One of the most ambitious forecasts to date has been released on the future of artificial intelligence, in which experts say the global market is expected to top $77.6 billion by 2022.
Data mining is the driving force behind this tech.
Industry leaders can stay well-informed of critical developments in data mining tech at ICDM 2019, the world’s premier research conference on data mining.
The IEEE International Conference on Data Mining (ICDM) provides an international forum for the presentation of original research results, as well as innovations and practical development. This year’s conference will be held in Beijing, China, 8-11 November 2019.
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How Data Mining Compensates for a Shortage of Analysts
The benefits of data mining are numerous for a wide range of business tasks—customer segmentation, manufacturing, fraud detection, patient monitoring, banking, surveillance, criminal investigations, and bioinformatics, for example.
Many businesses suffer from a widening gap between exploding data and an ever-shrinking supply of analysts. Data mining provides the most efficient technical solution to date.
ICDM 2019 will draw researchers, application developers, and practitioners from a wide range of data mining related areas such as statistics, machine learning, pattern recognition, databases, data warehousing, data visualization, knowledge-based systems, and high-performance computing. By promoting novel, high-quality research findings, and innovative solutions to challenging data mining problems, the conference seeks to advance the state-of-the-art in data mining.
Related: Read about our 2018 ICDM conference.
ICDM 2019 Topics of Interest
ICDM 2019 will focus on emerging topics of high importance such as data quality, time-evolving networks, big data mining and analytics, cyber-physical systems, and heterogeneous data integration and mining:
- Foundations, algorithms, models, and theory of data mining, including big data mining.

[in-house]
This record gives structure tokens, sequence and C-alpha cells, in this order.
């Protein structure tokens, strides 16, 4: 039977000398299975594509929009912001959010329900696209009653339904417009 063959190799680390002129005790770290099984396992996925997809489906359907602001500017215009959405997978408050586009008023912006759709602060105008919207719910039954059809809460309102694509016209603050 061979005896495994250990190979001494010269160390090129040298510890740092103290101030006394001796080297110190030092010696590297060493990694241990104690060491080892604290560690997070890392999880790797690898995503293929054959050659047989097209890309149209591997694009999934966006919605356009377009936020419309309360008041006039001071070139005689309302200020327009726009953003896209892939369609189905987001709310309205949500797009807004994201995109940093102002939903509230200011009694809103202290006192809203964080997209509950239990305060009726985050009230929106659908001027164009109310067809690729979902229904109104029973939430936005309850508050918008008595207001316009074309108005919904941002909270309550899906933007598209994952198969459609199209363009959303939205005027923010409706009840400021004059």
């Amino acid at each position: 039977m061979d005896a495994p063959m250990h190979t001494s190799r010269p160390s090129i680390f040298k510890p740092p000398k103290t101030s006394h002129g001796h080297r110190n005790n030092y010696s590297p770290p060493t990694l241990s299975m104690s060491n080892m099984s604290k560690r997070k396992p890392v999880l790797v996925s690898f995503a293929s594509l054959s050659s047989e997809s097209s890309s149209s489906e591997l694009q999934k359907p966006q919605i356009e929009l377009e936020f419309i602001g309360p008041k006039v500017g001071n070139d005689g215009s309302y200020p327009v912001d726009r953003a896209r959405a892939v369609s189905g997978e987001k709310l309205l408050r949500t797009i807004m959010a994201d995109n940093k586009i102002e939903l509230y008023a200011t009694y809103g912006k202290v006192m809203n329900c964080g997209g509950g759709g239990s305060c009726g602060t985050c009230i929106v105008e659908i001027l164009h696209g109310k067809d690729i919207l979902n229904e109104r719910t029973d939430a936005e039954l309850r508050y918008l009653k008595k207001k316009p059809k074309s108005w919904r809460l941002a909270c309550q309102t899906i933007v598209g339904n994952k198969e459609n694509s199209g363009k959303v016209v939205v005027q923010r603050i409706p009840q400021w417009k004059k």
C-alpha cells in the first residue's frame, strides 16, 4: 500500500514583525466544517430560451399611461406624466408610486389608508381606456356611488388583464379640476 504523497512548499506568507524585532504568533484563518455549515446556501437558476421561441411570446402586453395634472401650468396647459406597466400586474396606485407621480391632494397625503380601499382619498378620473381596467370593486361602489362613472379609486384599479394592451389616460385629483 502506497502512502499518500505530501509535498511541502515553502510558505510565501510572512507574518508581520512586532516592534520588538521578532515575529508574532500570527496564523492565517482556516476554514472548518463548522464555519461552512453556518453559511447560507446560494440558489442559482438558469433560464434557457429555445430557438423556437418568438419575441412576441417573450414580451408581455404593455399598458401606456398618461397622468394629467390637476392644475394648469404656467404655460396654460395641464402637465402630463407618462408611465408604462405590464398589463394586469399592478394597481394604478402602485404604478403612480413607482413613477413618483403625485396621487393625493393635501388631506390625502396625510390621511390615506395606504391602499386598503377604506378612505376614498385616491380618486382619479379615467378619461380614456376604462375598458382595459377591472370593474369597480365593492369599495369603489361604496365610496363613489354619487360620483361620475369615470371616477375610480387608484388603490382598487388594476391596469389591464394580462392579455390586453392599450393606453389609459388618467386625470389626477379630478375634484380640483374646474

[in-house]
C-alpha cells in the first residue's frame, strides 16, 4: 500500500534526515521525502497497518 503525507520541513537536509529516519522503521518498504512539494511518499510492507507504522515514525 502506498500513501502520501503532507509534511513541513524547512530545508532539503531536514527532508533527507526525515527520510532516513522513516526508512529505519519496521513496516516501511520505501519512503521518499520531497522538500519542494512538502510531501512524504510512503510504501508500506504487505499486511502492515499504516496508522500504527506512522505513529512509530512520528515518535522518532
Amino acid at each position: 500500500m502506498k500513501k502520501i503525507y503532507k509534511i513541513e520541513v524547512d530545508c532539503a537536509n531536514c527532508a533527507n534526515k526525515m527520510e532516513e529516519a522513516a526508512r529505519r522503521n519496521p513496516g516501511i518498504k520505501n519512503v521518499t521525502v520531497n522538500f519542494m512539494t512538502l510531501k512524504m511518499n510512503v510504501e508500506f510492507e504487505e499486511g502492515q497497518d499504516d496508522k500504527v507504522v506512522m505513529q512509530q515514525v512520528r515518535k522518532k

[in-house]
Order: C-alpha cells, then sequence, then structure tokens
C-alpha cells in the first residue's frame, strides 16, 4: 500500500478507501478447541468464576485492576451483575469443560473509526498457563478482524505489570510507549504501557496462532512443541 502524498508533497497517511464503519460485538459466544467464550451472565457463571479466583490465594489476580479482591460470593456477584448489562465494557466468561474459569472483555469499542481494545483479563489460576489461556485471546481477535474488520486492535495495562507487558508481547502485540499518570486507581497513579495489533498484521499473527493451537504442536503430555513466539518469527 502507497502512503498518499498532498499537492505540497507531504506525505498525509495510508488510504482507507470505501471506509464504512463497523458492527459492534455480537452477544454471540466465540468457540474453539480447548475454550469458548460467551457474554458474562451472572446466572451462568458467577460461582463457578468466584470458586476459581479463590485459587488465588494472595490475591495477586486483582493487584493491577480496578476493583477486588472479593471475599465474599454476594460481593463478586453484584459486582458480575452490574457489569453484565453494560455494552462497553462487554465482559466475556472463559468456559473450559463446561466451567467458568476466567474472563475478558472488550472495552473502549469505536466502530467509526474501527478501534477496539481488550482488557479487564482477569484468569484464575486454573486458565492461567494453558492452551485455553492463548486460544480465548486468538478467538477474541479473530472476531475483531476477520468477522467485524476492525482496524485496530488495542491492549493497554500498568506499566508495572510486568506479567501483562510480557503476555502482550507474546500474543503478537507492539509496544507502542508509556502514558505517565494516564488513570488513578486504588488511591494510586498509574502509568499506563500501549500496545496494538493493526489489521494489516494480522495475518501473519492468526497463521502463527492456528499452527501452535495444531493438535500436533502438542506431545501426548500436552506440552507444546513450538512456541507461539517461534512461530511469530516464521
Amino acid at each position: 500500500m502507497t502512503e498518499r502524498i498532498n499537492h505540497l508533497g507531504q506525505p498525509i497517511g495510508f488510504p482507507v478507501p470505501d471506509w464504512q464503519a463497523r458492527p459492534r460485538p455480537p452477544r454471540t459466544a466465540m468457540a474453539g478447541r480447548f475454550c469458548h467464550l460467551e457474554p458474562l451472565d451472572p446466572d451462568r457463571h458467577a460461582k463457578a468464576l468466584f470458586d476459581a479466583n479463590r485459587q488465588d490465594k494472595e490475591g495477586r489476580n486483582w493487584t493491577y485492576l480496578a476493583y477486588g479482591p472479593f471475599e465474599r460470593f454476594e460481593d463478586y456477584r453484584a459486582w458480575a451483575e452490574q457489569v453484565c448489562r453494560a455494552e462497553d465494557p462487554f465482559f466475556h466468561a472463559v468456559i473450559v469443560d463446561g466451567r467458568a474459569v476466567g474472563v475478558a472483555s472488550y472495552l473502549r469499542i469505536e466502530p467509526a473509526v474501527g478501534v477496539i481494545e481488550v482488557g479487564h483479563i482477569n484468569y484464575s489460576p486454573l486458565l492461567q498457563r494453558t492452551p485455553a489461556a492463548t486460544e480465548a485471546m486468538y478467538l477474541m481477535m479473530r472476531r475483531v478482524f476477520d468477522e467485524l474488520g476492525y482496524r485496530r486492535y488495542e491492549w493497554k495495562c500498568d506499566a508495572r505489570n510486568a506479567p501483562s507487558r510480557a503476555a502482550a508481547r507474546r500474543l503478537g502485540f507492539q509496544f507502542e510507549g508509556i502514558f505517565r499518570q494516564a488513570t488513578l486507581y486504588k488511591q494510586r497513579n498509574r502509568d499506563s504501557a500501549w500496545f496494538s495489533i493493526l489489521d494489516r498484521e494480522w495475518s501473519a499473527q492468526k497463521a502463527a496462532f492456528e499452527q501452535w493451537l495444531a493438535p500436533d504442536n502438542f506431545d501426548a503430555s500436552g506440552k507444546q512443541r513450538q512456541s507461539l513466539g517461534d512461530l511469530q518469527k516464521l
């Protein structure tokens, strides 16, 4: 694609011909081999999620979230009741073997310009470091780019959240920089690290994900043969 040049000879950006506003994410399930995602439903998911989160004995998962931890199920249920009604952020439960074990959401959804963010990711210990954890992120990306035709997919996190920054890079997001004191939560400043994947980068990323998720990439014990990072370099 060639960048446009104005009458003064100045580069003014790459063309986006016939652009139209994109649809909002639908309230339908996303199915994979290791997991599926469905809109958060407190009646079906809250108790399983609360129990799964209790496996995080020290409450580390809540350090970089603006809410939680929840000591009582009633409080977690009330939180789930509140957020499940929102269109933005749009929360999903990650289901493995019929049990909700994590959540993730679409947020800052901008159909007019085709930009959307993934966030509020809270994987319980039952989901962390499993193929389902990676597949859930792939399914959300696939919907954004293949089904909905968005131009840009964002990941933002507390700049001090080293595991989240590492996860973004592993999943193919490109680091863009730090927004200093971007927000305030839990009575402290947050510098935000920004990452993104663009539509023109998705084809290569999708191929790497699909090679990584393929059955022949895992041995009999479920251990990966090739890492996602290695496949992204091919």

- Machine learning and statistical methods for data mining.
- Mining from heterogeneous data sources, including text, semi-structured, spatio-temporal, streaming, graph, web, and multimedia data.
- Data mining systems and platforms, and their efficiency, scalability, security, and privacy.
- Data mining for modelling, visualization, personalization, and recommendation.
- Data mining for cyber-physical systems and complex, time-evolving networks.
- Applications of data mining in social sciences, physical sciences, engineering, life sciences, web, marketing, finance, precision medicine, health informatics, and other domains.
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Meet Our ICDM 2019 Keynote Speakers
In “Applying theory of data to practice,” Ronald Fagin of IBM will talk about applying theory to practice, with a focus on two IBM case studies. In the first case study, there is a set of “voters” and a set of “candidates”, where each voter assigns a numerical score to each candidate. There is a scoring function (such as the mean or median), and a consensus ranking is obtained by applying the scoring function to each candidate’s scores. The problem is to find the top k candidates while minimizing the number of database accesses. Fagin will present an algorithm that is optimal in an extremely strong sense: not just in the worst case or the average case, but in every case. Even though the algorithm is only ten lines long, the paper containing the algorithm won the 2014 Gödel Prize, the top prize for a paper in theoretical computer science. The talk is aimed at both theoreticians and practitioners, to show them the mutual benefits of working together.
Ronald Fagin is an IBM Fellow at IBM Research ‐ Almaden. IBM Fellow is IBM’s highest technical honor. There are currently less than 100 active IBM Fellows (out of around 400,000 IBM employees worldwide), and there have been only around 250 IBM Fellows in the over 50-year history of the program.